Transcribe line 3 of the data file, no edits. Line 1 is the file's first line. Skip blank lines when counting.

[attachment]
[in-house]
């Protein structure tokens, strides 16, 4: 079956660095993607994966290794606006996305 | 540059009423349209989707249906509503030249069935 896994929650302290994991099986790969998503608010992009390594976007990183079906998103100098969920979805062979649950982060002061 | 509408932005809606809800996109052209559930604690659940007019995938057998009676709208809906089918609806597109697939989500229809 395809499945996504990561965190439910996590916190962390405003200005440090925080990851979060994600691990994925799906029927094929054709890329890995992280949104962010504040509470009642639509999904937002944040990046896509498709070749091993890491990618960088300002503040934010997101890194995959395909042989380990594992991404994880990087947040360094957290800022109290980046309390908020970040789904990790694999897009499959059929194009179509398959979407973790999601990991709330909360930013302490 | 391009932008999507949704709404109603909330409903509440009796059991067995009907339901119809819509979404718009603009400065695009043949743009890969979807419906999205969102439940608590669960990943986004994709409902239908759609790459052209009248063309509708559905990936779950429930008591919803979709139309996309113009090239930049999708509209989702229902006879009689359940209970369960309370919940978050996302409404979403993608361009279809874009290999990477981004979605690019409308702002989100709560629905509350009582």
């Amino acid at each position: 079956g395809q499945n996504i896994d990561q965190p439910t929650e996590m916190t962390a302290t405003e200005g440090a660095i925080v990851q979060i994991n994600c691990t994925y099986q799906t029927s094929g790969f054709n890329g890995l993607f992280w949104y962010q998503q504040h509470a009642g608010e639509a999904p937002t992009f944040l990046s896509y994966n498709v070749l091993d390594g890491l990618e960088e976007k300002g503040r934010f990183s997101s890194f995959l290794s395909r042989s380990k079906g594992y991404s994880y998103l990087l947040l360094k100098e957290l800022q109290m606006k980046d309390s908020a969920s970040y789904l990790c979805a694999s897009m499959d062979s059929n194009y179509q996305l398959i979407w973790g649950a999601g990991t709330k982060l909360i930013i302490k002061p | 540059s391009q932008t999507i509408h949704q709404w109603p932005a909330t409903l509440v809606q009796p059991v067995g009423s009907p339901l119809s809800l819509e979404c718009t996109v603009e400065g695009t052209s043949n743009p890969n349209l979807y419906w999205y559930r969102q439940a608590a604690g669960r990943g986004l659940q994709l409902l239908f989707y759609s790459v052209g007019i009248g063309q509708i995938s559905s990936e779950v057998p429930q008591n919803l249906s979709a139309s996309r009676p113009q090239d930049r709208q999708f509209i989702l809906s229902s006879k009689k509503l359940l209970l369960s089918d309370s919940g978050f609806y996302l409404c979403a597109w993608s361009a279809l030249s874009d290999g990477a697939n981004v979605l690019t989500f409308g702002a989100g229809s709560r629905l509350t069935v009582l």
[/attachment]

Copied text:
């Amino acid at each position: 079956g395809q499945n996504i896994d990561q965190p439910t929650e996590m916190t962390a302290t405003e200005g440090a660095i925080v990851q979060i994991n994600c691990t994925y099986q799906t029927s094929g790969f054709n890329g890995l993607f992280w949104y962010q998503q504040h509470a009642g608010e639509a999904p937002t992009f944040l990046s896509y994966n498709v070749l091993d390594g890491l990618e960088e976007k300002g503040r934010f990183s997101s890194f995959l290794s395909r042989s380990k079906g594992y991404s994880y998103l990087l947040l360094k100098e957290l800022q109290m606006k980046d309390s908020a969920s970040y789904l990790c979805a694999s897009m499959d062979s059929n194009y179509q996305l398959i979407w973790g649950a999601g990991t709330k982060l909360i930013i302490k002061p | 540059s391009q932008t999507i509408h949704q709404w109603p932005a909330t409903l509440v809606q009796p059991v067995g009423s009907p339901l119809s809800l819509e979404c718009t996109v603009e400065g695009t052209s043949n743009p890969n349209l979807y419906w999205y559930r969102q439940a608590a604690g669960r990943g986004l659940q994709l409902l239908f989707y759609s790459v052209g007019i009248g063309q509708i995938s559905s990936e779950v057998p429930q008591n919803l249906s979709a139309s996309r009676p113009q090239d930049r709208q999708f509209i989702l809906s229902s006879k009689k509503l359940l209970l369960s089918d309370s919940g978050f609806y996302l409404c979403a597109w993608s361009a279809l030249s874009d290999g990477a697939n981004v979605l690019t989500f409308g702002a989100g229809s709560r629905l509350t069935v009582l």